Good Articles (And Good Sessions) Have Introductions
Prep is something that few GM’s discuss openly for some reason. Partially I think that this has to do with the DM’s predilection for secrecy. It is much easier to err on the side of the clandestine if it is going to preserve some mechanic, stat block, story beat, or plot twist that might encourage “metagaming” or ruin immersion during the session. Here at the DMSG we decided that it was something we should get to chatting about—because that’s what we are here for, as a resource to DMs who can’t talk to their other nerd-friends about their games because they are their protagonists. In my conversations with the esteemed Canadian DM, Jeff, we realized that questions and concerns about prep could deter new GM’s from entering the fold. And that isn’t what we want. We want more DMs, more tables, more stories, and more fun.
So here we are, talking about prep. Something that nearly every DM is certain to touch on is that there is “no right way to prep.” This is mostly true, but it needs clarification: There is no universally right way to prep. There are certainly right ways to prep, but they have a lot to do with your individual campaign, players, table and social mores, and free time. Since we couldn’t possibly begin to tell you every way to prep, instead we are going to take it in turns to talk about how we prep and let you take from it what you will.
Although I tend towards a very improvisational game (how else would I come up with towns like Squashdale?) I have the following as my “baseline” information: A world map, a region map, a few notes about the region (local culture, names of major towns and important factions in the area), and my notes from previous sessions’ prep and play. For this session I also had the benefit of having left some unfinished business the last session (The Arders had put up quite a fight the week before).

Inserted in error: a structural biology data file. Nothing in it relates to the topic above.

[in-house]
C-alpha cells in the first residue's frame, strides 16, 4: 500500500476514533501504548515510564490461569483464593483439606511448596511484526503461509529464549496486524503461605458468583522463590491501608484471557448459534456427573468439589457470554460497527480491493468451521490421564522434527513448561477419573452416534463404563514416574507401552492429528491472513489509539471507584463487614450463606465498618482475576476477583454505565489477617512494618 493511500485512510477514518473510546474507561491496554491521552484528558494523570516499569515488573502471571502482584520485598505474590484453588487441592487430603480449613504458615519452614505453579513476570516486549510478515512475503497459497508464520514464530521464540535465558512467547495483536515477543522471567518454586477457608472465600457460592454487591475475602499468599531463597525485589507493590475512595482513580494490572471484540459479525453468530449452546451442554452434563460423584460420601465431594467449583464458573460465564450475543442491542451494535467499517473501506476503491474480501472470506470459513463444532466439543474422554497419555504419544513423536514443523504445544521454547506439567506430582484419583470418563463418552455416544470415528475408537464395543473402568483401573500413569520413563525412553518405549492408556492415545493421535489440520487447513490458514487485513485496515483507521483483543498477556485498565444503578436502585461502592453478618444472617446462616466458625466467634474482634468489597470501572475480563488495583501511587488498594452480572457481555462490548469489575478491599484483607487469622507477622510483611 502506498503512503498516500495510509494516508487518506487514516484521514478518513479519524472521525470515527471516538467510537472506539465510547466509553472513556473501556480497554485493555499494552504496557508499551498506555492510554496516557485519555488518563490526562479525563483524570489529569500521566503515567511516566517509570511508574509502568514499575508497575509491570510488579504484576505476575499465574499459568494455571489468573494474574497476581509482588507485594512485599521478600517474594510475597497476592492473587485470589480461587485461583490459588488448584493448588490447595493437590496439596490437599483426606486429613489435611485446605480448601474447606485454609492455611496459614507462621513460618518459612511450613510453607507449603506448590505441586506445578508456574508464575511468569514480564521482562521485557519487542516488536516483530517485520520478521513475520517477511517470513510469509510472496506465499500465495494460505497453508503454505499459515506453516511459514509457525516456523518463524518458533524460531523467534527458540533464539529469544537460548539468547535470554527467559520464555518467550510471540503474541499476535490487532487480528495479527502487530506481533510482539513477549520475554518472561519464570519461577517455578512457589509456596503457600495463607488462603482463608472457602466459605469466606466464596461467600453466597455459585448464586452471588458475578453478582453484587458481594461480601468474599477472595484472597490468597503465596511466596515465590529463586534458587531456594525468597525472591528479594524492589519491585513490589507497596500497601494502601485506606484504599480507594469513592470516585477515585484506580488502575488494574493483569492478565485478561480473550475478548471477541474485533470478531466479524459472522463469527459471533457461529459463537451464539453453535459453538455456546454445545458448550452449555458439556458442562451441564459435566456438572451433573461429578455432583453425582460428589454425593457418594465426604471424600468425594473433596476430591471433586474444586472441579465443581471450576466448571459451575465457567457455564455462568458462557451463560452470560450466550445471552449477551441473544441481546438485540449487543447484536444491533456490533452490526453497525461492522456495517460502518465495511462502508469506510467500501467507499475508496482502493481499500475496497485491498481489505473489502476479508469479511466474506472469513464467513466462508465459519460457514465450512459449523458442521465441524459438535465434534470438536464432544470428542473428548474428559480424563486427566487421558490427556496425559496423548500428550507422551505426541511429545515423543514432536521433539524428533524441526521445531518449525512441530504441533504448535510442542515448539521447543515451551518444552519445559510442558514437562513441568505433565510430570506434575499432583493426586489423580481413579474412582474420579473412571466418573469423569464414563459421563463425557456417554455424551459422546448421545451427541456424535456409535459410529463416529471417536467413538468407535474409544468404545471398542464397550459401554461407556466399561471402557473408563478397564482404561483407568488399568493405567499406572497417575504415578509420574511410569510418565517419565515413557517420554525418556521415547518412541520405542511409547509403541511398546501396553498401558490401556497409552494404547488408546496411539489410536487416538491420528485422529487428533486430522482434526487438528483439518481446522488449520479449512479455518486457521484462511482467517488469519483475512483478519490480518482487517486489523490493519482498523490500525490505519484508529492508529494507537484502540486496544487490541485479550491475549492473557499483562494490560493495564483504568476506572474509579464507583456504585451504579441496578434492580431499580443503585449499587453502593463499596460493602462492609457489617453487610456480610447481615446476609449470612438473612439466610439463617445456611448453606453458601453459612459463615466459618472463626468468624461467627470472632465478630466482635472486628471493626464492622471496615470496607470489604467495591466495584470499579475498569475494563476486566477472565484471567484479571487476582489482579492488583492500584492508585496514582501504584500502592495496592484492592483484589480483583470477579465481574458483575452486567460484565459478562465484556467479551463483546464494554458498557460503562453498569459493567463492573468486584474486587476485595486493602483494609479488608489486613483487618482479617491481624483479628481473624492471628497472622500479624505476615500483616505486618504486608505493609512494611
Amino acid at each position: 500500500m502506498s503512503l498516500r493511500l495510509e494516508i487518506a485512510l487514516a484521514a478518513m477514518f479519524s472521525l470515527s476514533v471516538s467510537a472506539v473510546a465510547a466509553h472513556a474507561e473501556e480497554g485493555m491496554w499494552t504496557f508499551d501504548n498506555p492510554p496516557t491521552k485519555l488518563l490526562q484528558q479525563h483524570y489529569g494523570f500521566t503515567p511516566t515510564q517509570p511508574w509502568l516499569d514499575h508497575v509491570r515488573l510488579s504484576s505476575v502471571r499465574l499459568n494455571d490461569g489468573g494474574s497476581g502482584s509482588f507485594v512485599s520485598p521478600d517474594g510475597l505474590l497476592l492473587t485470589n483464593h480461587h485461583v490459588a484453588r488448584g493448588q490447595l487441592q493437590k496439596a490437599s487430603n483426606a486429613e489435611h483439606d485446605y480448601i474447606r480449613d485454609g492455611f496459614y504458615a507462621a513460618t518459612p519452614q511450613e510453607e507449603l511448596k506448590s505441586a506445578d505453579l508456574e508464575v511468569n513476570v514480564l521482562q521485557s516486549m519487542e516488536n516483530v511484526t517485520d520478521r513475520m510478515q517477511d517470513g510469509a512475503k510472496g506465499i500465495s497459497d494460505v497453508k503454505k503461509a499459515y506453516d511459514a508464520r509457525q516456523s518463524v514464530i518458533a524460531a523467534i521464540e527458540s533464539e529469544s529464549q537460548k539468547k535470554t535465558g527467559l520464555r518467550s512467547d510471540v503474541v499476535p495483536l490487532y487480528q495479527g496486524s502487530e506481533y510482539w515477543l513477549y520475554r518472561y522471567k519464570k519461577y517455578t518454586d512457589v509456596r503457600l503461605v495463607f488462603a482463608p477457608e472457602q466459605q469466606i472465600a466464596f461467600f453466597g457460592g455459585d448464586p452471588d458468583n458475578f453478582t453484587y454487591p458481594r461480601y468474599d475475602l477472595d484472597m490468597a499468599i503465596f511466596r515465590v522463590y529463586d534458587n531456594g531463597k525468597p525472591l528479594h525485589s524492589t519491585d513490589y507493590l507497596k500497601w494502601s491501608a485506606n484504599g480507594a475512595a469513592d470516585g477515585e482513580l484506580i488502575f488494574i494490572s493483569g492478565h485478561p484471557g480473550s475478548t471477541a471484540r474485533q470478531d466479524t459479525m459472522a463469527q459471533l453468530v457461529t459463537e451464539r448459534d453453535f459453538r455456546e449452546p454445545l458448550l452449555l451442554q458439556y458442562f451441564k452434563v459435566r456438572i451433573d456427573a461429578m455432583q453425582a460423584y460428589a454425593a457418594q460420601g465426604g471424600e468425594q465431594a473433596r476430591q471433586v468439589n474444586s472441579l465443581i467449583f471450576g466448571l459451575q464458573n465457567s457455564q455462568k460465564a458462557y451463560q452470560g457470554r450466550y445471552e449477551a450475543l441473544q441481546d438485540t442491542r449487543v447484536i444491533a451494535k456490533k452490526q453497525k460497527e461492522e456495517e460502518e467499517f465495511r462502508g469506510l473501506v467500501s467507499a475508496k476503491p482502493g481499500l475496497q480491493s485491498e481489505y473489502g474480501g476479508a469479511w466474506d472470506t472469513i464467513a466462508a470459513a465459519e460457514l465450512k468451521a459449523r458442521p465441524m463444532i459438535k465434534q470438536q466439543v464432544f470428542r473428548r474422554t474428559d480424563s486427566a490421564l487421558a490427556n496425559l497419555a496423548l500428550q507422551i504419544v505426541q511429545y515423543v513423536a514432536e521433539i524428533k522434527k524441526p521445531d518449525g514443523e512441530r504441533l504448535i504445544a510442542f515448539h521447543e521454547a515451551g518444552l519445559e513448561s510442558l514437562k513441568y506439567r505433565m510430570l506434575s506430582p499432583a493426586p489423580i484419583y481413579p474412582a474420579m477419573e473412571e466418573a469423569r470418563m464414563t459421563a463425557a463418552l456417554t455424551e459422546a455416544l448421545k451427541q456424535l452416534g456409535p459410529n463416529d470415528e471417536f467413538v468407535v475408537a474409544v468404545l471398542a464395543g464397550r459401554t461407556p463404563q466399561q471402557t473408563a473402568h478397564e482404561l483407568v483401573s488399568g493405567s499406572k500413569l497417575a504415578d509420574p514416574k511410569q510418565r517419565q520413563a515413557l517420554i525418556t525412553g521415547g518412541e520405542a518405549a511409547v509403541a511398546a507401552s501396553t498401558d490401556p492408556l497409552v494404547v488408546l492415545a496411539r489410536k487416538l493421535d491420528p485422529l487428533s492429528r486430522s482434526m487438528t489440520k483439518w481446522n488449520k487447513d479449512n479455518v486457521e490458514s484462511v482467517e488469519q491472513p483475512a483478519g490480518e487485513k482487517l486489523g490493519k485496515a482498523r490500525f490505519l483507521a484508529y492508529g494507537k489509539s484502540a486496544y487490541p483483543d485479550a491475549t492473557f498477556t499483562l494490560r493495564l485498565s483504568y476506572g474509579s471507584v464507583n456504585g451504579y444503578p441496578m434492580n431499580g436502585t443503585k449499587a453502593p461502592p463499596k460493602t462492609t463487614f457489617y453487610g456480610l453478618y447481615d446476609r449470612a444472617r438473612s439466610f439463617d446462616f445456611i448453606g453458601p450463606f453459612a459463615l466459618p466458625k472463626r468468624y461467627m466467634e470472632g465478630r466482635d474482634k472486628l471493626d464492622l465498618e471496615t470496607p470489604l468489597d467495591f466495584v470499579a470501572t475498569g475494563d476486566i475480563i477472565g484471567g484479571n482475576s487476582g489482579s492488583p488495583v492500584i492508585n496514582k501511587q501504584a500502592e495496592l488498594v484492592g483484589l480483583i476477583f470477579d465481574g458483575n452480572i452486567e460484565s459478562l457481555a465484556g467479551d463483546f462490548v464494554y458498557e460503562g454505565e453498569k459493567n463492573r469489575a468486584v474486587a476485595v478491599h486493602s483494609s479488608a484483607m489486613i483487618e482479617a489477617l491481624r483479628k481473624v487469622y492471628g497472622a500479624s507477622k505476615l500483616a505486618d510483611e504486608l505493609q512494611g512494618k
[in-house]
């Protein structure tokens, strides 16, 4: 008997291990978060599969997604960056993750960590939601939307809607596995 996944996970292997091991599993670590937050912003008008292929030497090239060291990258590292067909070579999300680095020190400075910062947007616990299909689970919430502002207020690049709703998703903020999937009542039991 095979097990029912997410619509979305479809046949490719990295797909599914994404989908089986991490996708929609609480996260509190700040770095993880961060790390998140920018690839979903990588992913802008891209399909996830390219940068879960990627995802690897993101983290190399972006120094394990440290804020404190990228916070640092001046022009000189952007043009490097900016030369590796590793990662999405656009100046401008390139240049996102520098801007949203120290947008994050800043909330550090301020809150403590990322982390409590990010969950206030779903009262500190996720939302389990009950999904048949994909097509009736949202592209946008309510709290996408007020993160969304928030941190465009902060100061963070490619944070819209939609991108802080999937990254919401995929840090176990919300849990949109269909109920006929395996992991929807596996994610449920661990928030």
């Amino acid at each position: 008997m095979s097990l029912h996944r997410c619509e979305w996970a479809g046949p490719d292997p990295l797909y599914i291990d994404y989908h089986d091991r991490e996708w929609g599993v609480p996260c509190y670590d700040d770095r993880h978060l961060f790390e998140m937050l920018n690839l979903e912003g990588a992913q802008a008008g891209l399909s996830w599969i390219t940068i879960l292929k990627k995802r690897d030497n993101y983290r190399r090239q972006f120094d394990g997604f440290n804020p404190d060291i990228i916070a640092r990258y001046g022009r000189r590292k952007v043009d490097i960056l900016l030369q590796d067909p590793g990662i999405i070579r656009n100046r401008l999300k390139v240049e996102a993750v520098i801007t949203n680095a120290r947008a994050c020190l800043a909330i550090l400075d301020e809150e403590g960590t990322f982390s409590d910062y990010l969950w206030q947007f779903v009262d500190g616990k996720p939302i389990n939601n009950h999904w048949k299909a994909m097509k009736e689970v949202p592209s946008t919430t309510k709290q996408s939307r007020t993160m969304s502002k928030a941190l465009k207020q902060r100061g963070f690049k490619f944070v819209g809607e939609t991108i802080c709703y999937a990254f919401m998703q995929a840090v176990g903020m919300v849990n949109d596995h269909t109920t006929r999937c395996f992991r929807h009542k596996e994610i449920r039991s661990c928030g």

There are 5 steps to Prepping The Notebook GM Way- Recap, Prediction, Pushback, Color, and Brass (How I label them in my personal notes) or: Where are we, Where are we going, How does the world react, What does it look like, and How do I make it work?
Where did they leave it?
The first step to planning the next session will almost always be remembering what happened the last session. I often write the notes for my in-session recap now, just so that the players and I are working off of the same information. Many GM’s and game groups use a chat or email chain to resolve things between sessions, but my Tuesday group is notorious for their ability to ignore my emails.
Okay—where did we leave off? Oh, right—they had ignored all of the diplomatic options before them, snuck through the sewer, and murdered the nobles. They weren’t nice nobles, sure, but that probably should have a consequence of some kind. They didn’t even try to meet them and see if they could trade for the imprisoned demon or anything. But then again, House Arder were a nasty lot. Creating gelatinous cubes, experimenting on commoners, so it isn’t like they didn’t have it coming. They didn’t kill all of the Arders though, the son that they turned against the rest of the family escaped before his mother could kill him. What did I name him? Wilson? Wallace? Walter? Walter. He teleported himself onto the grounds during the battle and made a break for it.
“You’ve just killed a bunch of nobles, what will you do next?”
As mentioned above, I run a very improvisational game. Years of gaming with the fine lads of Nat One Productions have taught me over and over that protagonists will ruin some plots and ignore others, they will kill every carefully backstoried NPC, they will realize (read: you will forget) that a cleric can cast the sending spell and instead of a couple of sessions of traversing the tundra then negotiating the terms of a controlled emigration of the Hobgoblin lycanthropes with the Grand Tribunal at Fort Kickaz they could just cast sending (true story, I’m not bitter). Still, I like to start every prep session with a general prediction of what, based on what happened last time, the protagonists might decide to do next. This prediction is based off of a reading of the past behaviors of the protagonists, knowledge of the preferences and habits of the players themselves, the social mores of the particular group, and the particular line of narrative that they are currently working on. Like any faction in the world, I have a good idea of their goals at all times and I often reach out privately to players to check in on how their character is feeling internally and if their goals have changed (via text).